I learned that in Greece every person with type 1 is offered a freestyle libre, no questions asked. Mind blown! 

I learned that in Germany children are cared for very well medically and can leave the hospital after diagnosis already on an insulin pump. Again my mind is blown! However, the psychological issues that children and their parents are not addressed at all. And that a school can refuse to educate a child with type 1 diabetes - this is a huge issue in Germany and, it turns out in Italy also. Several people in the room shared very useful ideas about how this could be addressed in those countries. 


Abbott do their best to help us on this journey of learning how to best provide what our communities might need and to facilitate the exchange of ideas. Unfortunately, on this occasion, they failed at the former on day one but day two was exactly as prescribed.

As for the exchange of ideas, we are all so hungry for this knowledge we use every break and every meal to immerse ourselves in this as well as during some of the content.

My weekend began at breakfast, with the sight of familiar faces from previous events and a catch-up on what I missed from the previous evening. Then, we were bused to our location for the day, the Village Underground, which looked like a nice junkyard but it was really cool.

Evolution of the Freestyle Libre

Alexander Seibold, Abbott Medical Director, EMEA

Our first speaker was Alexander Seibold presented an update on Abbott’s progress in world domination with the Libre. Currently, Freestyle Libre has now more than 1.5 million users. The Freestyle libre Version 2, which has the option to switch on alarms, has begun its roll out with Germany and just recently Norway. Sorry no details on the roll out in other countries. There are 33 countries where there is partial or national reimbursement of the Libre. 

Alexander said, “The real challenge in diabetes is preventing complications” and we know that we can increase our odds in doing this if we have less hypo events, less variability in our glucose numbers.” and went on to mention that:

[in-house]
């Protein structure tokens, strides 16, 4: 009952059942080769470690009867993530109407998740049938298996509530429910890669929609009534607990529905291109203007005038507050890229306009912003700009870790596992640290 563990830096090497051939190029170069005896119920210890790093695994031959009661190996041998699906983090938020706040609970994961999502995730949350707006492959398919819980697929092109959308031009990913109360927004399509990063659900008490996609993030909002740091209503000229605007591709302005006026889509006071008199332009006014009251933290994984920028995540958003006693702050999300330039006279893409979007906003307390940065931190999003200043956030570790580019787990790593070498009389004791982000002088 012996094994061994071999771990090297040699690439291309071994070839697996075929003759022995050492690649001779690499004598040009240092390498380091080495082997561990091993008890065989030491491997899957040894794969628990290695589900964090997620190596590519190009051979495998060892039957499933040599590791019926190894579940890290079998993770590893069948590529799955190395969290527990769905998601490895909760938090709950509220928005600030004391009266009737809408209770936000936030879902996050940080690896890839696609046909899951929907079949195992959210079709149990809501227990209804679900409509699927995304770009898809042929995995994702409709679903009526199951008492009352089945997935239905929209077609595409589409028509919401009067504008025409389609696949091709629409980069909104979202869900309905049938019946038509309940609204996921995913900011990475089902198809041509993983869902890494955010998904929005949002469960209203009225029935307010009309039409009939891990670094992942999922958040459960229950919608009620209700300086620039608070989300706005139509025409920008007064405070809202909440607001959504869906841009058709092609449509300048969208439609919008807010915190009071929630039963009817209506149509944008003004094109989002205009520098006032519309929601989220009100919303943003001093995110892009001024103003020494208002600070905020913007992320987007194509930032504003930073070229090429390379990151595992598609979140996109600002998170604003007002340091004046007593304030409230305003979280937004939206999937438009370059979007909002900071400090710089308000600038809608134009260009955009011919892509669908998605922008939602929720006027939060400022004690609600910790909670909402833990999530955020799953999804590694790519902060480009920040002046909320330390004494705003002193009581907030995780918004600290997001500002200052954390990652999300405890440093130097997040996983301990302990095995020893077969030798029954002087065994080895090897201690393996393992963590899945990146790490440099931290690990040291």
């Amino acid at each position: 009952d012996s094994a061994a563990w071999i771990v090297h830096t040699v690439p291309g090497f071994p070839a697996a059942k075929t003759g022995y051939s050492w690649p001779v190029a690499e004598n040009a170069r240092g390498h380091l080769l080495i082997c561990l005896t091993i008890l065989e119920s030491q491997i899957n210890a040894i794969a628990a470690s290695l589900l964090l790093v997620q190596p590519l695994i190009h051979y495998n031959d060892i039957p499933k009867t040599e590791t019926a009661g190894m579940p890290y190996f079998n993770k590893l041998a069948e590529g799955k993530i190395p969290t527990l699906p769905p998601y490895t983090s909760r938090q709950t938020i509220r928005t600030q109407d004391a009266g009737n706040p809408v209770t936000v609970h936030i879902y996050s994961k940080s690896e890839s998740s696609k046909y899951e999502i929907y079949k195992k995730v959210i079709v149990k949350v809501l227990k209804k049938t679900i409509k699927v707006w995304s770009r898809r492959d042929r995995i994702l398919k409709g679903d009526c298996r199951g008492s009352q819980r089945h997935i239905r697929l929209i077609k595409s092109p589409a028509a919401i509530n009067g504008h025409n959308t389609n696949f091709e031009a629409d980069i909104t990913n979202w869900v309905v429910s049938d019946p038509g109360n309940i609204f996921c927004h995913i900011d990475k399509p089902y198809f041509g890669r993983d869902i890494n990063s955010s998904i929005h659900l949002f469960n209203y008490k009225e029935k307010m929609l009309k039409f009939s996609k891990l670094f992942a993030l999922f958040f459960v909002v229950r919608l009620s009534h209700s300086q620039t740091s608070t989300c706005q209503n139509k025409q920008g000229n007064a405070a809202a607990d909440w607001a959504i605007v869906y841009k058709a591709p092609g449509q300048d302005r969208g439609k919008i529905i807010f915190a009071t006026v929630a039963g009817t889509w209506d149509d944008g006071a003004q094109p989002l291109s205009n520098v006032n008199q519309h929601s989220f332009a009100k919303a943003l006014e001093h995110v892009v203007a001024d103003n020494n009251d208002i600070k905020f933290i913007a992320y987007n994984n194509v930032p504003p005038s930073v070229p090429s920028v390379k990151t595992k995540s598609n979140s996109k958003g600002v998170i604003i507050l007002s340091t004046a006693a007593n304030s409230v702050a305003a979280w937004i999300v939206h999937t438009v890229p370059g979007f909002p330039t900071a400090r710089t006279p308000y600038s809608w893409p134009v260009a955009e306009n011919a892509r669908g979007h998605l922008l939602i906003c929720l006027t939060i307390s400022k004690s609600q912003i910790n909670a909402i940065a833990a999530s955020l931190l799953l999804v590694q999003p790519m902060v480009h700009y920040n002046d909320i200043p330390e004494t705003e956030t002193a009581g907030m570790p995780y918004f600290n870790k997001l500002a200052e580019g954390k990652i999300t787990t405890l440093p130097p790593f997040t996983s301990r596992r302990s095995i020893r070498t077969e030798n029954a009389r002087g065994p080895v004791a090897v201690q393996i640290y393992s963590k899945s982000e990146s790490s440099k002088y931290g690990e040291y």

• “People who have more hypo events have greater morbidity rates.”

  • “It’s well known that every 1% reduction in HbA1c reduces the risk of complications by 30%”

Alexander shared some of the latest clinical studies findings from the IMPACT Type 1 Diabetes study and REPLACE Type 2 Diabetes study, which were announced at ADA. I had seen most of this information thanks to the DOC members tweeting it out but having someone taking through the information being presented and filling in the information missing from the slides is really helpful to understand the impact of these trial findings. The big news from the REPLACE study is that the Freestyle Libre has proven to reduce HbA1c in the Management of Insulin-Treated Type 2 Diabetes. 

Alexander also shared the results of the Assoc of British Clinical Diabetologists ABCD FreeStyle Libre National Audit which shows improved diabetes control in people with Type 1 diabetes. 

He went on to share findings from another non-Abbott sponsored study, the “Clinical Targets for Continuous Glucose Monitoring Data Interpretation: Recommendations From the International Consensus on Time in Range” which did create quite a buzz at ADA’s scientific Sessions in San Francisco. “The new recommended Time In Range is 3.9 mmols to 10mmols.” Obviously, this is a general guide and can be adapted for the individual. This particular study, which is endorsed by a multitude of well respected medical associations such as JDRF, EASD, ISPAD, ADA, etc and strengthens the arguments in favour of CGMs being the standard of glucose monitoring.